CARY, N.C. — The Huskies seized their moments and now they will try to capture a men’s soccer national championship.

No. 2 seed Washington (18-1-2) scored a pair of second-half goals to take control, then held on to defeat Georgetown 2-1 on Friday night in the College Cup semifinals at Sahlen’s Stadium at WakeMed Soccer Park.

The Huskies will play No. 8 seed Clemson (15-5-2) at 11 a.m. Sunday for the national title.

Washington men’s soccer coach Jamie Clark said beforehand that the competition is so good at the Final Four that it’s unreasonable for a team to dominate, and that the winner is usually the team that seizes one of the few moments when a goal is possible.

“We’ve been seizing moments lately and if you can take advantage of your moments, you are going to keep winning games,” Clark said. “Somehow, some way, we are playing again and we are delighted.”

Lucas Meek, a redshirt junior midfielder, scored the game’s first goal in the 54th minute, firing a cross toward Gio Miglietti. Fortunately for the Huskies, Meek’s pass barely missed Miglietti and instead it curved into the goal.

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Georgetown goalkeeper Giannis Nikopolidis had gotten into position to defend Miglietti and was helpless to stop the ball.

“Isn’t that the question of the day,” Meek said of his intention on that play. “I was thinking to myself, ‘Put in a good cross in the right area,’ and luckily it worked out. It turned out to be a good shot. You can call it a cross, you can call in a shot. Whatever you want.”

Three minutes later, UW junior defender Charlie Ostrem, last year’s Pac-12 defender of the year, sent a missile from about 25 yards out into the top right corner of the net. Nikopolidis never had a chance.

“That’s a once-in-a-lifetime goal and it came at just the right time,” Ostrem said. “When I took the touch, I was thinking, ‘Hit the back post, high, and hopefully it goes in.’ “

Said Nikopolidis: “That was a great shot. I don’t know who the guy was, but credit to him.”

Washington goalkeeper Sam Fowler made a great save in the 70th minute. That became even bigger when Georgetown’s Zach Riviere scored in the 80th minute on a header that Fowler could barely get a hand on.

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UW could not rest until the final second. Georgetown (18-3-1) had a free kick just past midfield with eight seconds left. The scramble for the long pass ended with the ball going to Riviere, and his shot sailed over the net.

Ostrem said he was “terrified” when Riviere took his shot.

“It would have been a spectacular goal — it wasn’t an easy miss — and it would have been an unbelievable effort to put in, but we thought maybe he could,” said Georgetown coach Brian Wiese.

The Huskies erupted in celebration when the shot missed, knowing their historic season — reaching the College Cup for the first time — would continue.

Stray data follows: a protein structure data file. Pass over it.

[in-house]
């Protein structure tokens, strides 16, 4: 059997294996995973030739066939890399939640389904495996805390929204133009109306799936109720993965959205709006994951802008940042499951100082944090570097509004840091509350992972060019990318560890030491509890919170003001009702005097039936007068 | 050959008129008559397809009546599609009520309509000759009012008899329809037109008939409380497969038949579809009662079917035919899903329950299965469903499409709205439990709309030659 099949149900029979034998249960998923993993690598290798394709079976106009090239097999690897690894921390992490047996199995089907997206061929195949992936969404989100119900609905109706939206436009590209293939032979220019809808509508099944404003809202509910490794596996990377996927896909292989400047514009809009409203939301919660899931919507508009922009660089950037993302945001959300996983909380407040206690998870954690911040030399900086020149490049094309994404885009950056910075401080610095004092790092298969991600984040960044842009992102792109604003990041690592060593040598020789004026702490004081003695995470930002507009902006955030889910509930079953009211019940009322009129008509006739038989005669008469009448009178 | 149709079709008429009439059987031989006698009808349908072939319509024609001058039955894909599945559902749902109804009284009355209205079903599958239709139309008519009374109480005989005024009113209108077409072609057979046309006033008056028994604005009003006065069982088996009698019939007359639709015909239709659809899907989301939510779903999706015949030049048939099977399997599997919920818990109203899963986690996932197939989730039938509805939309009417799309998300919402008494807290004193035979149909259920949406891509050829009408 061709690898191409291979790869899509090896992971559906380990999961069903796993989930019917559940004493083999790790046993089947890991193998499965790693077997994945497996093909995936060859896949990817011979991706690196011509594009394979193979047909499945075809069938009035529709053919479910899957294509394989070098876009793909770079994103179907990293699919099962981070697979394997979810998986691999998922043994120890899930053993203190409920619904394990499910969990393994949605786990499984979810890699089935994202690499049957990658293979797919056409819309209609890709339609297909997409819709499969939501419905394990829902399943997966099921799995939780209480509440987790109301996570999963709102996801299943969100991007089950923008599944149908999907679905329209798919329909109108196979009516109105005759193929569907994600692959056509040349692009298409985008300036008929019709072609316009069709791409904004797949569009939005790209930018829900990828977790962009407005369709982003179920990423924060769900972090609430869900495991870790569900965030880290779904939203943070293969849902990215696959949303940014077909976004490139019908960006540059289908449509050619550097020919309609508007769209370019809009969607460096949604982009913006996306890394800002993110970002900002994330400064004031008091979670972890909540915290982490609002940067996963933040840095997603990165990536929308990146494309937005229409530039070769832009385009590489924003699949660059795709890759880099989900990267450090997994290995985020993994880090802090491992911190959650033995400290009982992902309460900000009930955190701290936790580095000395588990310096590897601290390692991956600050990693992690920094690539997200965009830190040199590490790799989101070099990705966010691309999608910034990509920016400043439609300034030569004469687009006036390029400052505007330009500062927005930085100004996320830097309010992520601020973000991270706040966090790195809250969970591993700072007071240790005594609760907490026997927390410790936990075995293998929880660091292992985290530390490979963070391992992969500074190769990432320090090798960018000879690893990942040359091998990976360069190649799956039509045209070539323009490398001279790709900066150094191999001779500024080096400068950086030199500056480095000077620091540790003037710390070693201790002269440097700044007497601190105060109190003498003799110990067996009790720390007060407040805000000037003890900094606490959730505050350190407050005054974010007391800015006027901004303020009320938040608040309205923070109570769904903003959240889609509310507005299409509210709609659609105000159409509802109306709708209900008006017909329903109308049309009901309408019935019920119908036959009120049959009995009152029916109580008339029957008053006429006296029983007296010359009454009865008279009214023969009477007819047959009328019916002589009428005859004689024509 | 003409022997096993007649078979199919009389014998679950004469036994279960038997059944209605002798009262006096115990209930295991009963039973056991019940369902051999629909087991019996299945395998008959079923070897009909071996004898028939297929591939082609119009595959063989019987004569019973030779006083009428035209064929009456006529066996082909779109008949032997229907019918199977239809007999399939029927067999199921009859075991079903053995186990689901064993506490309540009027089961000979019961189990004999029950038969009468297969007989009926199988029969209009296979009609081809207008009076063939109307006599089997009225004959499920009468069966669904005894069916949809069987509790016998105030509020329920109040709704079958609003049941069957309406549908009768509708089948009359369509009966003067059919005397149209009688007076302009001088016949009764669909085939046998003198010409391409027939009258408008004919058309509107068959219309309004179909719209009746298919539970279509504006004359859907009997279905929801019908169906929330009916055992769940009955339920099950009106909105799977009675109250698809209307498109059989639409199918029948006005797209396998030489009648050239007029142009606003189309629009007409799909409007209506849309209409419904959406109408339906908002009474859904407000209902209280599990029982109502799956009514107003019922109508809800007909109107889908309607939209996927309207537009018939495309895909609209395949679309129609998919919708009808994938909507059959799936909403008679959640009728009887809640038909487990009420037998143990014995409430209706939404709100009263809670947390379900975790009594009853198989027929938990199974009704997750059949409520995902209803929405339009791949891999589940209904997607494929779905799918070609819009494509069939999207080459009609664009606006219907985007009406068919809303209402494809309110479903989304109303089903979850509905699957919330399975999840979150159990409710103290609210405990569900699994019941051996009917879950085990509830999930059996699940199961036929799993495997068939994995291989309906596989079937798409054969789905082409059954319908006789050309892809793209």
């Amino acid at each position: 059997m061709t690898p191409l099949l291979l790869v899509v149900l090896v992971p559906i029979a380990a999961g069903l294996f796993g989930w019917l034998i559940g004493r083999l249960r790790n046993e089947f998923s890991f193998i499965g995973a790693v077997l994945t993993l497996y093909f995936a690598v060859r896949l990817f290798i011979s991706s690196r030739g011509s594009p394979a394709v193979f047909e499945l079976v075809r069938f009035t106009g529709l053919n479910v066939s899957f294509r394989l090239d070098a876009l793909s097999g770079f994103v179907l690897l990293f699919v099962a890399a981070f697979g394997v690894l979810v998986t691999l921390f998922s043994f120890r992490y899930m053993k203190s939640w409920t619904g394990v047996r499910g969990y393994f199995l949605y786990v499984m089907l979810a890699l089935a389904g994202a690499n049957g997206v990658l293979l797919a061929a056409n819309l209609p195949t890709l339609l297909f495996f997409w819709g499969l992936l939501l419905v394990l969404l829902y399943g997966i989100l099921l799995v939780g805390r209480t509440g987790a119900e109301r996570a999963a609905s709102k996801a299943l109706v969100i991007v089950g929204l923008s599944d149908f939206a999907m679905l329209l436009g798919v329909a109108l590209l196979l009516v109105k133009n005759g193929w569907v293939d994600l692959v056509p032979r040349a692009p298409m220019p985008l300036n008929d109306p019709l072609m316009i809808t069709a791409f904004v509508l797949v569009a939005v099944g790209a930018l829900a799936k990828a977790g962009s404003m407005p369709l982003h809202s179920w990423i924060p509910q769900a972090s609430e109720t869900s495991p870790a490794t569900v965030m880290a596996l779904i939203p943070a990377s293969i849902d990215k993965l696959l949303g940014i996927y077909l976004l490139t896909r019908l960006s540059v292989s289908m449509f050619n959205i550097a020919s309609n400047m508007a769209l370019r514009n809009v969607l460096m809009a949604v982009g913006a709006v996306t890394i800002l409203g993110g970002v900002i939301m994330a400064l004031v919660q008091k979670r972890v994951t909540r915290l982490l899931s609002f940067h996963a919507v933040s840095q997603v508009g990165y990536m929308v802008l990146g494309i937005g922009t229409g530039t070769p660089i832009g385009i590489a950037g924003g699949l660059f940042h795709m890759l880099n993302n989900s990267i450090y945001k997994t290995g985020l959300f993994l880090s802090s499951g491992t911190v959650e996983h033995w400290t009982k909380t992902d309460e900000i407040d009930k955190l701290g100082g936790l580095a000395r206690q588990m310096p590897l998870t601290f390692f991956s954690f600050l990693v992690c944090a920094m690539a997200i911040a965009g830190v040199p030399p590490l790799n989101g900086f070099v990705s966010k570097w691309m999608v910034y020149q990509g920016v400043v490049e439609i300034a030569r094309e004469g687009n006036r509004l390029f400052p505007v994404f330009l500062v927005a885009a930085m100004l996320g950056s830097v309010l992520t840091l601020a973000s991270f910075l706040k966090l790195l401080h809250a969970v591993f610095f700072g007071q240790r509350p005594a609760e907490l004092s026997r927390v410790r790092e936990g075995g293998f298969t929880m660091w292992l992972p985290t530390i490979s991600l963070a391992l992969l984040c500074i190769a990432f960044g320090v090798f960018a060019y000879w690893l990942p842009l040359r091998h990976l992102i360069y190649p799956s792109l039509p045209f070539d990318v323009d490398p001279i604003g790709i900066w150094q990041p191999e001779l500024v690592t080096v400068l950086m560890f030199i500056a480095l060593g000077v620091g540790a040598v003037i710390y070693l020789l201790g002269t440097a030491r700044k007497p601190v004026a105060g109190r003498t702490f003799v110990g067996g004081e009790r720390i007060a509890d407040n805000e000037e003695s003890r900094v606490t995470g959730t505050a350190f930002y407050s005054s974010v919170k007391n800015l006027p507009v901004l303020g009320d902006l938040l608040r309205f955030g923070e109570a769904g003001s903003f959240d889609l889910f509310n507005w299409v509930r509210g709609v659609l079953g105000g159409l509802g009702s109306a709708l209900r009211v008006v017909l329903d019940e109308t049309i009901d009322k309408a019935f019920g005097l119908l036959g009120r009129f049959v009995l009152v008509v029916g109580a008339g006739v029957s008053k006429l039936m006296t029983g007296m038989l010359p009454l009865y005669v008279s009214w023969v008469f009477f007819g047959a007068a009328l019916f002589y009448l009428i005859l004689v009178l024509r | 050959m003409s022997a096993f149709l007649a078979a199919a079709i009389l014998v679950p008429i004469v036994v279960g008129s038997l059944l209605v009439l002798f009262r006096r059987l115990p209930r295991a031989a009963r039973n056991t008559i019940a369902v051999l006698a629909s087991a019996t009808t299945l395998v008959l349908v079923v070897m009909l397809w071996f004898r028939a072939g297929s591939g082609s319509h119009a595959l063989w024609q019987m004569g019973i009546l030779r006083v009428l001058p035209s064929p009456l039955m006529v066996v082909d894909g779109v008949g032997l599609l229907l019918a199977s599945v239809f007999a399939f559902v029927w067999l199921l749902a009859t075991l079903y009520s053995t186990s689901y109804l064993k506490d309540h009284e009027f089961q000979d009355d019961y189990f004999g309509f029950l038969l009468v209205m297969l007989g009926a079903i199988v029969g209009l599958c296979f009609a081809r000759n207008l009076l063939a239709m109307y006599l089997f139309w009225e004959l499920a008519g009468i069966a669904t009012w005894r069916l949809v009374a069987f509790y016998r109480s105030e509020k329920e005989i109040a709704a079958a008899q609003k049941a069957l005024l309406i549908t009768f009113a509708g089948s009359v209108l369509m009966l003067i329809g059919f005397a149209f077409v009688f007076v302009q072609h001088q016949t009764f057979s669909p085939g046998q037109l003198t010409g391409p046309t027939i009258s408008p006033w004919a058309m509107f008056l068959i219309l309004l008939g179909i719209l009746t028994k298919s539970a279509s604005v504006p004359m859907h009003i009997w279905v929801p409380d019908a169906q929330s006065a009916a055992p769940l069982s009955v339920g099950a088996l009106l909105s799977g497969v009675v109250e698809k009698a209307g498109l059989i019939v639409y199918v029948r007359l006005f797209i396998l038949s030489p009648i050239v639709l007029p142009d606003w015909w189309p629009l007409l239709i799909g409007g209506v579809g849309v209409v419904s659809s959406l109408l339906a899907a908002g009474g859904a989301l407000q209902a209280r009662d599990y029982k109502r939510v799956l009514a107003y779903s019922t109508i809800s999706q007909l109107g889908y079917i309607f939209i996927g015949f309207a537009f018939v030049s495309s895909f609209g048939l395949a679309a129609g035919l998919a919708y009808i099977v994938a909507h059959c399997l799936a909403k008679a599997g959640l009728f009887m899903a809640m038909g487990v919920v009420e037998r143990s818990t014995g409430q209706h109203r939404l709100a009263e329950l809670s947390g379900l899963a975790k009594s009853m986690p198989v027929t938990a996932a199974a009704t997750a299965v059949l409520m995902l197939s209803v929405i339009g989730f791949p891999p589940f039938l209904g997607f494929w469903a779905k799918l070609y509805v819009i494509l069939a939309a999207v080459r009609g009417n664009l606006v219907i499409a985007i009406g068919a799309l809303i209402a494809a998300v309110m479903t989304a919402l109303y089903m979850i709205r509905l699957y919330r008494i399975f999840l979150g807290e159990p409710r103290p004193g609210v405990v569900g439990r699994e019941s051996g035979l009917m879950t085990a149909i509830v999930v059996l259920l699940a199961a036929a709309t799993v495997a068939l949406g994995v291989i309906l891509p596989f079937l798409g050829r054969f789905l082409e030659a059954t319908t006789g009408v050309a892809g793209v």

The game got started more than an hour late, thanks to the first game not having a winner through two overtimes. Clemson defeated No. 4 seed Notre Dame 4-3 on penalty kicks after the score was deadlocked at 1-1.

That dramatic ending was followed by a rather uneventful first half between the Huskies and the Hoyas with neither team mustering many scoring chances.

Each team had just two shots in the first half, which was as even as the stats indicated.

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“We’ve got to be a ton more dangerous,” Wiese told a TV reporter at halftime.

Clark could have said the same thing about his team, which boasts one of the top offenses in the country (11th in the nation in goals at 2.30 per game entering the match) and had not been shut out all season.

Georgetown defeated Washington 2-1 in the 2019 Elite Eight with a pair of goals in the final 19 minutes after UW had taken an early 1-0 lead.

This time the stakes were even bigger in a matchup that pitted longtime friends Clark and Wiese. Clark played at Stanford when Wiese was an assistant coach there for Jamie’s father, Bobby.

But competition no doubt trumped friendship Friday night. Clark, who felt like they let one get away in the 2019 game, saw his team close this game out.

“Congratulations to Washington; it was a well-deserved victory for them,” said Wiese, who said he is rooting for UW on Sunday. “I couldn’t be happier for Jamie and the program he has built and getting a chance to play for a national championship is something that was inevitable for that program, and unfortunately, we helped and aided that process. But they are a fantastic team.”

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Said Georgetown star midfielder Sean Zawadzki when asked if UW was the best team the Hoyas have played: “I would say yes. Top to bottom very talented players.”

And now the Huskies will get ready for Clemson with little time to celebrate or rest. But UW, the highest-seeded team in the College Cup, certainly looks up to the challenge.

“This is our first time to the College Cup for UW, and honestly, anything after being here is just extra,” Ostrem said. “If we can get a (national title) and bring it home to our alumni and fans it would mean the world.”